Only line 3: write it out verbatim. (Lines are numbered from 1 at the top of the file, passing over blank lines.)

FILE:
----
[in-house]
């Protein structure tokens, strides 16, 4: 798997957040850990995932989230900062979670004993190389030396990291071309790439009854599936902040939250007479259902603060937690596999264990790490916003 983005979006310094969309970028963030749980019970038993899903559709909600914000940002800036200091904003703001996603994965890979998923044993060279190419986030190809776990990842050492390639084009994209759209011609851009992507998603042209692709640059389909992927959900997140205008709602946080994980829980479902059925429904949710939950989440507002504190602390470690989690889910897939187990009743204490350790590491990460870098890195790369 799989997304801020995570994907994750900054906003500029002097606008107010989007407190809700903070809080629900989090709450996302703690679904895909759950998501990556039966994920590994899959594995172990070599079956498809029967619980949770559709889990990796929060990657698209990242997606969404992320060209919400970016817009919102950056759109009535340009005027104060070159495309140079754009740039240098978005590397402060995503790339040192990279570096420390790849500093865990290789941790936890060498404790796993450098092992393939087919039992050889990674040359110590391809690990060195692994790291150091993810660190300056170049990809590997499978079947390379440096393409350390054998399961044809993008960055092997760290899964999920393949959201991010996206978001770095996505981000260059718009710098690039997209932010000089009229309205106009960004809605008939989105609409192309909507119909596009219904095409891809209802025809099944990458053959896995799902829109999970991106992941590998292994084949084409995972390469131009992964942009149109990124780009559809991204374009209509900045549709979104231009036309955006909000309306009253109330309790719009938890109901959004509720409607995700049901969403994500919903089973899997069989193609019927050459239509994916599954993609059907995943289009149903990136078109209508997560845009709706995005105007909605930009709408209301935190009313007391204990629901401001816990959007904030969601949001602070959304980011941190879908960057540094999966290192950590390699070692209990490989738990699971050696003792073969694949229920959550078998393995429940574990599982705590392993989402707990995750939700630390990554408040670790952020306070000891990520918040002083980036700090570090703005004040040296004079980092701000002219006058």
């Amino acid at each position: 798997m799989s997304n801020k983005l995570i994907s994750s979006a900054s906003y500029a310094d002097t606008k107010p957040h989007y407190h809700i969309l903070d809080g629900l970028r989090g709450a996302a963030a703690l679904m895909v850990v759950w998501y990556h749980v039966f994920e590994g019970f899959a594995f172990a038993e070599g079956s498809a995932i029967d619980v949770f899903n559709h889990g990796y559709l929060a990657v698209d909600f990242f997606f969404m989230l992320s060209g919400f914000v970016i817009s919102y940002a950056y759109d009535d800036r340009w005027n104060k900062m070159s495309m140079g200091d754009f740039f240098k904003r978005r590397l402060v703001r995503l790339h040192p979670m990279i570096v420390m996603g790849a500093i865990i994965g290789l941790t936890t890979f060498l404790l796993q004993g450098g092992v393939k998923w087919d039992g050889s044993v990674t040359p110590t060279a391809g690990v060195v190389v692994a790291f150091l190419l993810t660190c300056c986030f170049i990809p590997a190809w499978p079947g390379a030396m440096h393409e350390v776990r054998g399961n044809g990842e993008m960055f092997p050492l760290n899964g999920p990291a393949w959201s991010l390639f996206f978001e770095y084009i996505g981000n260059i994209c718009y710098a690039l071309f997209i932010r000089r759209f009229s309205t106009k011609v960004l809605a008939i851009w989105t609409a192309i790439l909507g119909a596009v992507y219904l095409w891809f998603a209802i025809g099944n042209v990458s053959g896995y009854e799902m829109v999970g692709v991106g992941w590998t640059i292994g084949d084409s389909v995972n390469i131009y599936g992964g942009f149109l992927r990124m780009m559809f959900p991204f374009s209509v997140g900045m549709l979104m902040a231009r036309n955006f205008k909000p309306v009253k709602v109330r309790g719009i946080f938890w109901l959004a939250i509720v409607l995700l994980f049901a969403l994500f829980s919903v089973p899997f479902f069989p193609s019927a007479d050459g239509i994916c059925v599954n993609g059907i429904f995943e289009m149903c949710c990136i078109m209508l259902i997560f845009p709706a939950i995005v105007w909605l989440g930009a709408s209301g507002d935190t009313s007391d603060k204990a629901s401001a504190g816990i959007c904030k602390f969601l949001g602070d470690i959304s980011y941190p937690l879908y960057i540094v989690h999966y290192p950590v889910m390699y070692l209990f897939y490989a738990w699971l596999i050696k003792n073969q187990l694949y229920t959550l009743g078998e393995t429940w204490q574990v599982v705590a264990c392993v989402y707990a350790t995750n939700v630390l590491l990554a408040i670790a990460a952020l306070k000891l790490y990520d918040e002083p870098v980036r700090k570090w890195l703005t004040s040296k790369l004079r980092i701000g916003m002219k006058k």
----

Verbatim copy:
């Amino acid at each position: 798997m799989s997304n801020k983005l995570i994907s994750s979006a900054s906003y500029a310094d002097t606008k107010p957040h989007y407190h809700i969309l903070d809080g629900l970028r989090g709450a996302a963030a703690l679904m895909v850990v759950w998501y990556h749980v039966f994920e590994g019970f899959a594995f172990a038993e070599g079956s498809a995932i029967d619980v949770f899903n559709h889990g990796y559709l929060a990657v698209d909600f990242f997606f969404m989230l992320s060209g919400f914000v970016i817009s919102y940002a950056y759109d009535d800036r340009w005027n104060k900062m070159s495309m140079g200091d754009f740039f240098k904003r978005r590397l402060v703001r995503l790339h040192p979670m990279i570096v420390m996603g790849a500093i865990i994965g290789l941790t936890t890979f060498l404790l796993q004993g450098g092992v393939k998923w087919d039992g050889s044993v990674t040359p110590t060279a391809g690990v060195v190389v692994a790291f150091l190419l993810t660190c300056c986030f170049i990809p590997a190809w499978p079947g390379a030396m440096h393409e350390v776990r054998g399961n044809g990842e993008m960055f092997p050492l760290n899964g999920p990291a393949w959201s991010l390639f996206f978001e770095y084009i996505g981000n260059i994209c718009y710098a690039l071309f997209i932010r000089r759209f009229s309205t106009k011609v960004l809605a008939i851009w989105t609409a192309i790439l909507g119909a596009v992507y219904l095409w891809f998603a209802i025809g099944n042209v990458s053959g896995y009854e799902m829109v999970g692709v991106g992941w590998t640059i292994g084949d084409s389909v995972n390469i131009y599936g992964g942009f149109l992927r990124m780009m559809f959900p991204f374009s209509v997140g900045m549709l979104m902040a231009r036309n955006f205008k909000p309306v009253k709602v109330r309790g719009i946080f938890w109901l959004a939250i509720v409607l995700l994980f049901a969403l994500f829980s919903v089973p899997f479902f069989p193609s019927a007479d050459g239509i994916c059925v599954n993609g059907i429904f995943e289009m149903c949710c990136i078109m209508l259902i997560f845009p709706a939950i995005v105007w909605l989440g930009a709408s209301g507002d935190t009313s007391d603060k204990a629901s401001a504190g816990i959007c904030k602390f969601l949001g602070d470690i959304s980011y941190p937690l879908y960057i540094v989690h999966y290192p950590v889910m390699y070692l209990f897939y490989a738990w699971l596999i050696k003792n073969q187990l694949y229920t959550l009743g078998e393995t429940w204490q574990v599982v705590a264990c392993v989402y707990a350790t995750n939700v630390l590491l990554a408040i670790a990460a952020l306070k000891l790490y990520d918040e002083p870098v980036r700090k570090w890195l703005t004040s040296k790369l004079r980092i701000g916003m002219k006058k």